Logging in Kotlin— the right way

Let’s see how we typically log something in Android using Java before Kotlin.

But this is not how we actually do it, right? We don’t want to leak the logs in release build. So we use a util class which actually calls the Log methods, guarded by a BuildConfig.DEBUG check.

As you can image, we would have other methods for Log.i, Log.v, Log.e etc. This works pretty well, but can we do something better than this with the power of Kotlin?

First let’s see some problems with this typical approach.

  • TAG variable needs to be in every class we wish to add log.
  • The message is eagerly evaluated which is a problem if you do extensive logging, since on release builds even though the message is not used, it would still be evaluated.

Let’s see an upgraded version of this using Kotlin.

Ah! This is much better.

  • We are adding the log method as an extension of type Any here. Any is the equivalent of Object from Java and hence the log method is an extension of it, we can access this method using all instances of all objects.
  • We are also setting the class name as TAG. This removes the need to have a separate variable for this.
  • Now the interesting part is, we are not taking the message directly, but as a function which returns the message. This makes the message lazily evaluated and in release build, the lambda inside log method calls won’t ever be executed.
  • Another interesting part is, we made the log method as an inline function. It basically means, the log method body would be copy-pasted at the call site and log method and method call would not be present after compilation. So this eliminates the overhead of creating separate function (which is actually an instance of type Function at bytecode) for each log method call.

Again, we can have separate functions for all variants of Log like logD() for Log.d, logI() for Log.i etc.

Live Templates

One cool thing about the traditional Java logging is that Android Studio has some nice live templates to add logs.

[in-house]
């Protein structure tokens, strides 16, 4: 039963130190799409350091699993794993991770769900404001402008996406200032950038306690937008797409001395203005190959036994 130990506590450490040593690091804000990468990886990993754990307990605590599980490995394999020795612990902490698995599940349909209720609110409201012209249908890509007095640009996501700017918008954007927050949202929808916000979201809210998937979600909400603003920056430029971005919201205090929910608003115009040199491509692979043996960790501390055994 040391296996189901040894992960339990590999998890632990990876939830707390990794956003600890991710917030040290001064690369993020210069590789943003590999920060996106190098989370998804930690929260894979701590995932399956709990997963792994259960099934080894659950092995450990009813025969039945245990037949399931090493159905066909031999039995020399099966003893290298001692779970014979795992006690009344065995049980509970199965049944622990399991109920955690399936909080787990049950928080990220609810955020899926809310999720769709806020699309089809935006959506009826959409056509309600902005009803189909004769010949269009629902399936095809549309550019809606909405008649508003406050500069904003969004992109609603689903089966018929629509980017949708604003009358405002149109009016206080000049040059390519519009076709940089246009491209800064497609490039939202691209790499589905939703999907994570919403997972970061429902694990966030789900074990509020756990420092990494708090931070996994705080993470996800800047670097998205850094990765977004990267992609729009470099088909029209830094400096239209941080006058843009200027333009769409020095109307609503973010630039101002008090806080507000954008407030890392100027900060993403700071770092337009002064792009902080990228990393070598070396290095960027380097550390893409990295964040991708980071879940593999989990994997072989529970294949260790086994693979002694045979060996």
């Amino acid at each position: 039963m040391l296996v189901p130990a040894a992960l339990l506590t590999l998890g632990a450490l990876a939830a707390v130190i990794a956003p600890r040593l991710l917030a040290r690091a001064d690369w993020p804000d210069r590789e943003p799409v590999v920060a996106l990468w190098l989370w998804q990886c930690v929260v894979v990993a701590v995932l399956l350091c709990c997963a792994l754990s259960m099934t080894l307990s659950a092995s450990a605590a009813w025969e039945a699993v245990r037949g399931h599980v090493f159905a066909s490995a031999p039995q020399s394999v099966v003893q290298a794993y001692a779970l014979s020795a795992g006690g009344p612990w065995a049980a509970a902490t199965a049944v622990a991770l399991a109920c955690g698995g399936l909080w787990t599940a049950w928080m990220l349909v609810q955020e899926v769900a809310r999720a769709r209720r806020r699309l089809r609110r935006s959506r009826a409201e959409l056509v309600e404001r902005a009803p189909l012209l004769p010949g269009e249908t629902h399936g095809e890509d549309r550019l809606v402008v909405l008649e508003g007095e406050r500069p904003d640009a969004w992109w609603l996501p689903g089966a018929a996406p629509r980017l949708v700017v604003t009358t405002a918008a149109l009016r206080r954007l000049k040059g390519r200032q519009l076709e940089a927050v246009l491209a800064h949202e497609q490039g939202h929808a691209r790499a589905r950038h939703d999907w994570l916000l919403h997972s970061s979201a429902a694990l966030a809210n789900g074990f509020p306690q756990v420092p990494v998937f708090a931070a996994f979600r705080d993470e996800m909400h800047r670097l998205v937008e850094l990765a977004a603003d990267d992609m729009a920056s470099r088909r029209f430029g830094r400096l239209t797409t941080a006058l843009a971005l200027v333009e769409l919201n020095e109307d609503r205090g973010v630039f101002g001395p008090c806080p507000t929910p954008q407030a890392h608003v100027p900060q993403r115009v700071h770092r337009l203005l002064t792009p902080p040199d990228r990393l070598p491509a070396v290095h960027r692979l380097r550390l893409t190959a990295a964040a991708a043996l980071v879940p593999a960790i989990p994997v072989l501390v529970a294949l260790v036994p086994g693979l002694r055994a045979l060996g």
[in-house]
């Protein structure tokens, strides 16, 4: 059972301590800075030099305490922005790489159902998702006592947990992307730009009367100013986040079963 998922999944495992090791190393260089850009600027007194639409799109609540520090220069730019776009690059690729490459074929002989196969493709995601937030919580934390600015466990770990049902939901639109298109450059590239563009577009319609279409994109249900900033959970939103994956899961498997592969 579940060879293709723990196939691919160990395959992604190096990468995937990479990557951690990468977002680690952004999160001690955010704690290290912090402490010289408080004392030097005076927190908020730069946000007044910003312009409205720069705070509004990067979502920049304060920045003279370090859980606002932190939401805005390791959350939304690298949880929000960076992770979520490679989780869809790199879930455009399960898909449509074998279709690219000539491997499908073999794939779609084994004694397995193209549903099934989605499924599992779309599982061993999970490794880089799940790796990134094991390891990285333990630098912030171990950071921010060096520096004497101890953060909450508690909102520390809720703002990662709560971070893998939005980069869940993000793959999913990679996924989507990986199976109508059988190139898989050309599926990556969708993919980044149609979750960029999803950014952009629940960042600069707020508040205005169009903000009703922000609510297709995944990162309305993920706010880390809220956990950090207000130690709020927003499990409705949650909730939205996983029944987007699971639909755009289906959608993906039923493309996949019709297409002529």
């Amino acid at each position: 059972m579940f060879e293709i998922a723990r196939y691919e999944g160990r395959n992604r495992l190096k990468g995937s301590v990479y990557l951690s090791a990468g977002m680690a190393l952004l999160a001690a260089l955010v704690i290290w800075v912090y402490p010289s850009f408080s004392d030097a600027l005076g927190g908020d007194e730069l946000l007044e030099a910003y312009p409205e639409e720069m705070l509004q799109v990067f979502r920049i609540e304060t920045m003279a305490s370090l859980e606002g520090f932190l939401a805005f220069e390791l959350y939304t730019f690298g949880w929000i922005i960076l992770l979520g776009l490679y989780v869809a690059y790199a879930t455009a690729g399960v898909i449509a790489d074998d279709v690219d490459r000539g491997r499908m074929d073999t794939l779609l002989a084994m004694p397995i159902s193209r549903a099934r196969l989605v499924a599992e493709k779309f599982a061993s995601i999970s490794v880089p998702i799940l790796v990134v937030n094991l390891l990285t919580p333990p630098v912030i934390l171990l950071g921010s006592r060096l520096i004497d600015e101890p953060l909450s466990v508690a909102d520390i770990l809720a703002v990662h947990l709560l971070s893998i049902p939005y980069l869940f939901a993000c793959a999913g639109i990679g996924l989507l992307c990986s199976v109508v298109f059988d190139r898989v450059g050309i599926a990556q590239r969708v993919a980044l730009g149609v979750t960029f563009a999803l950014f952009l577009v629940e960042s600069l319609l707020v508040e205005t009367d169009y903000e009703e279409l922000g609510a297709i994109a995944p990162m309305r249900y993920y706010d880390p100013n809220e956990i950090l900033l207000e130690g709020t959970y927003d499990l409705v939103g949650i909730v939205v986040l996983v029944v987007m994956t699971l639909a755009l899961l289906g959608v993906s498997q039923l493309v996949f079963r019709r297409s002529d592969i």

It would be nice to have these kind of live templates to add our own log methods, right? Let’s do it.

If you go to File -> Settings/Preferences -> Editor -> Live Templates, under AndroidLog you can see the live templates shown in the above gif.

We can start adding by

  1. Clicking on the plus icon on top right
  2. Select Template Group
  3. Give a name, ex: AndroidLogKotlin
  4. Click the plus icon at top right again
  5. Select Live Template
  6. Now we can just copy paste Abbreviation, Description and Template text from logd from AndroidLog.
  7. Change the template text to use our logging method. We can just add like log { “$METHOD_NAME$: $content$” } and import the log method after usage or add with full package name to auto import on usage com.example.app.extensions.log { “$METHOD_NAME$: $content$” }
  8. Select Reformat according to style option (this is optional)
  9. Now click Define at the bottom near the error No applicable contexts and select Kotlin -> Statement.
  10. Now repeat the steps from 4 to 9 for all other Log variants like logI, logV, logE etc.

This is how it looks like after adding these live templates.



Get the Medium app

A button that says 'Download on the App Store', and if clicked it will lead you to the iOS App store
A button that says 'Get it on, Google Play', and if clicked it will lead you to the Google Play store
Muthu Raj

Muthu Raj

Android Developer at Zoho Corp